Whenever anyone asks me about getting into brewing, I suggest they try cider first. It’s a different process but quick, easy, cheap, shows the basic steps of sanitising and fermenting, and is much easier than making beer.
In Part 2 of our Winter issue cover story, we visit the @KPUBrew Lab and get to know how the program works. Let's face it: there is probably no other science department that has the built-in appeal that beer brewing does.
Kwantlen Polytechnic University’s Brewing & Brewery Operations program was crowned champion at the BC Beer Awards in October 2019. In Part I of our Winter issue cover story, we look at what makes this story unique in Canada.
As a homebrewer, I used to make saisons in the summer. I don’t have a temperature-controlled fermentation chamber, but saison yeast performs very well under fermentation temperatures as high as 35°C, so it worked for me. How times have changed! Now I can make a good clean ale at similar temperatures using the new miracle yeasts known as kveik.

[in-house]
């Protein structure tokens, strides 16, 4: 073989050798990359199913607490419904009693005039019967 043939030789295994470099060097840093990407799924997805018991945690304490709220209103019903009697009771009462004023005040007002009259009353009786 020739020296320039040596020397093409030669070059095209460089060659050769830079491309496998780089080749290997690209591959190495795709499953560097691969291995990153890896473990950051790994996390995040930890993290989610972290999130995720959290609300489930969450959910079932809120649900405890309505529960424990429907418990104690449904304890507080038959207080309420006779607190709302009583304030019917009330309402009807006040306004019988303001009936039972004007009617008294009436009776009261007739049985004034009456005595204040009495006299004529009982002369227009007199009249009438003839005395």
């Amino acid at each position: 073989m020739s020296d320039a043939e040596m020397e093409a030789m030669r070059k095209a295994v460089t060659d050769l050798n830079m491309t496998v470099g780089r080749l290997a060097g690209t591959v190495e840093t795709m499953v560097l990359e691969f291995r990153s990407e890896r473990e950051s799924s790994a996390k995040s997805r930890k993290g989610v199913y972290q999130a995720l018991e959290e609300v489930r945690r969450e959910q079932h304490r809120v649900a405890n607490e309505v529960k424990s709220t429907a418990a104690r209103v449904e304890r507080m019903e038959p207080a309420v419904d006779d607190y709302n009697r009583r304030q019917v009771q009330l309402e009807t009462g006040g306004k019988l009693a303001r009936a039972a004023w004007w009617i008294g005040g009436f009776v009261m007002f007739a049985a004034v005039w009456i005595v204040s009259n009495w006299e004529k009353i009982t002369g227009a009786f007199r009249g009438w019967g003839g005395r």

March 16th, 2019 marked the first annual Verrücktes Donnerbräu Festival brew day for a group of Lower Mainland homebrewers. The fest, whose German title loosely translates as “crazy thunder brew”, was a two-part experiment that began as a wacky 3 a.m. idea in the twisted brain of Tim Vandegrift.
I found myself contemplating this issue’s theme one snowy February day in Moody Ales’ taproom. I got to thinking: I’ve been a home brewer for twenty years. Many people try it and give up far sooner. How have I done it this long, and how I can sustain my momentum for the next twenty years?
As the craft beer revolution has exploded over the last 5 years, it has had a mixed effect on U-Brews. The surrounding creativity has inspired them to raise their game and learn new styles, but they have lost overall market share. But some key members of the BC brewing community got their start in U-Brews and fondly recall their time there.